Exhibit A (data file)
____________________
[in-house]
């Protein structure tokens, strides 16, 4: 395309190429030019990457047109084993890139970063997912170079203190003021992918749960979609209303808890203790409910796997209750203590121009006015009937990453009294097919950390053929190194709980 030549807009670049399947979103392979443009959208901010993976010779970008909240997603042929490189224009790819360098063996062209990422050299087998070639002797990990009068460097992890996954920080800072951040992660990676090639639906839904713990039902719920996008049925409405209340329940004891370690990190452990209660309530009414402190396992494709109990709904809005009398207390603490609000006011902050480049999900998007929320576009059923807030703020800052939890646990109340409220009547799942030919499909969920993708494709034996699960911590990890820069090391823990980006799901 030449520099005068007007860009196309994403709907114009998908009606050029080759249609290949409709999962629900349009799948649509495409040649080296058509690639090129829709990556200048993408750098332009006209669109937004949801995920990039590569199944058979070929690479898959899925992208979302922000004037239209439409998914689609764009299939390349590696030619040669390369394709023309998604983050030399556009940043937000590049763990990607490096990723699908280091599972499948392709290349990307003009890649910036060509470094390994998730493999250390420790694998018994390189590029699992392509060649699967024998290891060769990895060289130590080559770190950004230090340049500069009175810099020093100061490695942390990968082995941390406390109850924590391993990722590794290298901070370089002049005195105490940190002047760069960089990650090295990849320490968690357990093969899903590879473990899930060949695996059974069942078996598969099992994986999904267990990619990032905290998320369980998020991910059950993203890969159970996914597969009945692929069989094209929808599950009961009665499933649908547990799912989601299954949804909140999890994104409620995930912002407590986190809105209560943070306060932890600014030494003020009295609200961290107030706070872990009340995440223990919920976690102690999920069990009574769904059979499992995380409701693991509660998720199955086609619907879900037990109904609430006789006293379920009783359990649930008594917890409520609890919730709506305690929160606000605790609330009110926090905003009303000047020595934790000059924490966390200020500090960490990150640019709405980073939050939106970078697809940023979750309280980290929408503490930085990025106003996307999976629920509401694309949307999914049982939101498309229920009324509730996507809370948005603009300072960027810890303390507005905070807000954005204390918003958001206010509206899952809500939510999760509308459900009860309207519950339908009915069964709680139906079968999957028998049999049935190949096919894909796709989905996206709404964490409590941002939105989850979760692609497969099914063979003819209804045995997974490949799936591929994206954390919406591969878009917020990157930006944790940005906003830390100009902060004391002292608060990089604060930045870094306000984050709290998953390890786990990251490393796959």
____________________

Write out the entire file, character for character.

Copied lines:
[in-house]
């Protein structure tokens, strides 16, 4: 395309190429030019990457047109084993890139970063997912170079203190003021992918749960979609209303808890203790409910796997209750203590121009006015009937990453009294097919950390053929190194709980 030549807009670049399947979103392979443009959208901010993976010779970008909240997603042929490189224009790819360098063996062209990422050299087998070639002797990990009068460097992890996954920080800072951040992660990676090639639906839904713990039902719920996008049925409405209340329940004891370690990190452990209660309530009414402190396992494709109990709904809005009398207390603490609000006011902050480049999900998007929320576009059923807030703020800052939890646990109340409220009547799942030919499909969920993708494709034996699960911590990890820069090391823990980006799901 030449520099005068007007860009196309994403709907114009998908009606050029080759249609290949409709999962629900349009799948649509495409040649080296058509690639090129829709990556200048993408750098332009006209669109937004949801995920990039590569199944058979070929690479898959899925992208979302922000004037239209439409998914689609764009299939390349590696030619040669390369394709023309998604983050030399556009940043937000590049763990990607490096990723699908280091599972499948392709290349990307003009890649910036060509470094390994998730493999250390420790694998018994390189590029699992392509060649699967024998290891060769990895060289130590080559770190950004230090340049500069009175810099020093100061490695942390990968082995941390406390109850924590391993990722590794290298901070370089002049005195105490940190002047760069960089990650090295990849320490968690357990093969899903590879473990899930060949695996059974069942078996598969099992994986999904267990990619990032905290998320369980998020991910059950993203890969159970996914597969009945692929069989094209929808599950009961009665499933649908547990799912989601299954949804909140999890994104409620995930912002407590986190809105209560943070306060932890600014030494003020009295609200961290107030706070872990009340995440223990919920976690102690999920069990009574769904059979499992995380409701693991509660998720199955086609619907879900037990109904609430006789006293379920009783359990649930008594917890409520609890919730709506305690929160606000605790609330009110926090905003009303000047020595934790000059924490966390200020500090960490990150640019709405980073939050939106970078697809940023979750309280980290929408503490930085990025106003996307999976629920509401694309949307999914049982939101498309229920009324509730996507809370948005603009300072960027810890303390507005905070807000954005204390918003958001206010509206899952809500939510999760509308459900009860309207519950339908009915069964709680139906079968999957028998049999049935190949096919894909796709989905996206709404964490409590941002939105989850979760692609497969099914063979003819209804045995997974490949799936591929994206954390919406591969878009917020990157930006944790940005906003830390100009902060004391002292608060990089604060930045870094306000984050709290998953390890786990990251490393796959």